Selling Your House: A Guide

Selling your house can be extremely stressful. The income you receive will determine your net worth going forward, and in some cases, it may even be the difference between profit and loss on your real estate purchase. If you take the right steps, though, you can at least assure you have covered your bases. The rest will be out of your hands.

Determining Value

The first thing to do is to determine the value of your home. This is partly based on the price you paid for the house plus any improvements you have made to the property. Accounting for additional value is challenging, but you can consider whether the area around your home has increased in value due to expansion.

Determining Price

Price and value, though connected, are two different items. A home can be sold for less than its value if the market conditions are not favorable to a seller. Similarly, many homes are sold for a price higher than their underlying value during a real estate bubble. The greatest indicators of how to price your home are comparable homes on the market. Look for recent sales and listed homes in your neighborhood with features similar to your own. This will tell you how the market is currently pricing your home.

Listing to Sell

Today, many buyers use the Internet to shop for homes. Thus, it is essential your home shows well online. Hire a photographer to take high-quality photos that are sized for the Web. When you list, remember that potential buyers will be browsing very quickly online. Your Realtor should help you hit the high notes of your listing. Cover all basics like number of bedrooms and bathrooms, but do not neglect to highlight unique or special features. Buyers like to know if the home has a new roof, new windows, hardwood floors or a finished basement.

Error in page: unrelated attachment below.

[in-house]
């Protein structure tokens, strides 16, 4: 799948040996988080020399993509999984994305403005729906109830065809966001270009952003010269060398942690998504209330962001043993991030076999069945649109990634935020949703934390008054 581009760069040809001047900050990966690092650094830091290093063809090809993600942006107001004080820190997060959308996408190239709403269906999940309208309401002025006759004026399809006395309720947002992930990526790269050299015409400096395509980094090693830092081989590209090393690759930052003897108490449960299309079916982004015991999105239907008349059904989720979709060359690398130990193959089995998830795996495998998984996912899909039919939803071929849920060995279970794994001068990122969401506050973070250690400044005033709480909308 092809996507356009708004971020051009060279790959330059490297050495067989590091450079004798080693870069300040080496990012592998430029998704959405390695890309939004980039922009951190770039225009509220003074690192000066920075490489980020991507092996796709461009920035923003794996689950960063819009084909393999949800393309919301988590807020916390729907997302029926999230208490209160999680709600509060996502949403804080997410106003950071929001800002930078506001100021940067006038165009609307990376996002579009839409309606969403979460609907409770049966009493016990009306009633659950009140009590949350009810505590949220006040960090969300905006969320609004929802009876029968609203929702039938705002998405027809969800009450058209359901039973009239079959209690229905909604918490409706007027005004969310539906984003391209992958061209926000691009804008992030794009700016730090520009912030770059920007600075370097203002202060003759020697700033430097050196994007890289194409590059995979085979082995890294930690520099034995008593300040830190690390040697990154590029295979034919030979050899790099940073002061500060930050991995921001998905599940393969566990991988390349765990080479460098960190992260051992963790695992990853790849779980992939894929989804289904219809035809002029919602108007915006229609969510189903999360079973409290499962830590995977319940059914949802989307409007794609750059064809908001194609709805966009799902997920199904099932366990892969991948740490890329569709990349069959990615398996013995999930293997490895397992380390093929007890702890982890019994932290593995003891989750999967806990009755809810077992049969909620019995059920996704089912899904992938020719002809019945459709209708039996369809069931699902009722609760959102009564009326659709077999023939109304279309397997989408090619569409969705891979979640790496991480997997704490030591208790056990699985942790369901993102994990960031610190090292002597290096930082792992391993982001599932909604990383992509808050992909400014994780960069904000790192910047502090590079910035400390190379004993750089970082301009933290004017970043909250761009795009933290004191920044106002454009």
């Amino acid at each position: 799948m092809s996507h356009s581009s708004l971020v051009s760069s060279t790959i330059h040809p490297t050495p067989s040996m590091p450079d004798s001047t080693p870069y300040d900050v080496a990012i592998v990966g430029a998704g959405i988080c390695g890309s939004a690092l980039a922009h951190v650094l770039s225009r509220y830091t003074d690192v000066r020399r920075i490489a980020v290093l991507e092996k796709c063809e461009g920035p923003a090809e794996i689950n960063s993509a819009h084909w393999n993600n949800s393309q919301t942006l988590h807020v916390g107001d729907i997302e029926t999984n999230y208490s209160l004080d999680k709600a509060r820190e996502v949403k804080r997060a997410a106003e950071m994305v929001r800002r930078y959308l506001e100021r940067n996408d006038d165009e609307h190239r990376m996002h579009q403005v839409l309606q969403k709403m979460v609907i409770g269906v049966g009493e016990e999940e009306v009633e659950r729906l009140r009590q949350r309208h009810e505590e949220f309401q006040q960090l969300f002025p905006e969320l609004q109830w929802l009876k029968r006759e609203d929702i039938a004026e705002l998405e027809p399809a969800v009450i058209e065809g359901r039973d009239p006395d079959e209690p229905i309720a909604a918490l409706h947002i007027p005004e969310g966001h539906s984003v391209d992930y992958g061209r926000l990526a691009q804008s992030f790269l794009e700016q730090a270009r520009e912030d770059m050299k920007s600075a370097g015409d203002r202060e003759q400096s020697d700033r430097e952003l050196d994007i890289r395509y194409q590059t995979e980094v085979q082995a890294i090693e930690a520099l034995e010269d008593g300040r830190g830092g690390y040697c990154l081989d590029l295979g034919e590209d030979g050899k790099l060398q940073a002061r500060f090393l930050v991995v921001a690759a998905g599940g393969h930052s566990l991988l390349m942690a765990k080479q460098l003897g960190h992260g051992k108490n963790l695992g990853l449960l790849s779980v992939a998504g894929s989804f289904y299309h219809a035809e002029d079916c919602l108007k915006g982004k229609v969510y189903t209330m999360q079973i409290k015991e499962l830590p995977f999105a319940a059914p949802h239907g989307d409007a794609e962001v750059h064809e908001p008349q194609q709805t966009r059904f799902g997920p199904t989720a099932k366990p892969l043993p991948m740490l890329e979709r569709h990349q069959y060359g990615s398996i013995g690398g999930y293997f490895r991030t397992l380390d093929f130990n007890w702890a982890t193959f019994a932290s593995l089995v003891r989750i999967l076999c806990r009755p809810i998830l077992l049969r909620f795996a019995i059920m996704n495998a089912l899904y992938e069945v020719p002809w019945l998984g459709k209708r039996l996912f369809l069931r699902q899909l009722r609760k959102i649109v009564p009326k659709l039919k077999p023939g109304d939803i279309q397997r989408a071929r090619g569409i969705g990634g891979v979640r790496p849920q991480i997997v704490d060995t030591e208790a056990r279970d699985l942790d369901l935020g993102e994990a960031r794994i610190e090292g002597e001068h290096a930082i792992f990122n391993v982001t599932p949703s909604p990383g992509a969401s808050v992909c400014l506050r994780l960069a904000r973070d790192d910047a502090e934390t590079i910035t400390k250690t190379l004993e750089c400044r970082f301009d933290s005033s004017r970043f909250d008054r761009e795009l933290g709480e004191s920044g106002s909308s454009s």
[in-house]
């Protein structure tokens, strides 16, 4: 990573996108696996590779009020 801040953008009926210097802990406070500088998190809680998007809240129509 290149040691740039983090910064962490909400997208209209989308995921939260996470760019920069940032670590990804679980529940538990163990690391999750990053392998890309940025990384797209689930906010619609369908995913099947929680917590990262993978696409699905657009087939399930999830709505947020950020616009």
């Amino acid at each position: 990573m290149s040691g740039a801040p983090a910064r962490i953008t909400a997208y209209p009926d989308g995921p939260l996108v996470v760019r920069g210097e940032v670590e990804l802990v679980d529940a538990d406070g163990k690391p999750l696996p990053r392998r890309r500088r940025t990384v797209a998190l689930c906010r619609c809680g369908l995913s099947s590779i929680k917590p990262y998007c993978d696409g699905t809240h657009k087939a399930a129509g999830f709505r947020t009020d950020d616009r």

Staging to Sell

Never underestimate the power of staging. Staging is setting up a home so buyers can see the potential it offers them. There are two main parts to staging: one, removing personal items and tastes from the home and, two, showing the home's features well. Take down family pictures, hide children's toys and remove any signs of pets. Paint walls a neutral color so a buyer can see her furniture in the room. When it comes to showing off features, arrange furniture so a fireplace or bay window is highlighted instead of hidden.

Avoiding Emotional Attachment

Finally, remember your home is just a piece of property. When you purchased the home, you likely intended to sell it in the future. As you have lived there, however, you have built memories, and you may be attached to the house. This can make you unlikely to lower your sale price or resistant to offers from developers who may change the house significantly. Ultimately, no matter how much you loved your home, you are moving because you no longer have a need for it. The more you can remove your emotions from the equation, the more open you will be to constructive criticism and the faster your home may sell.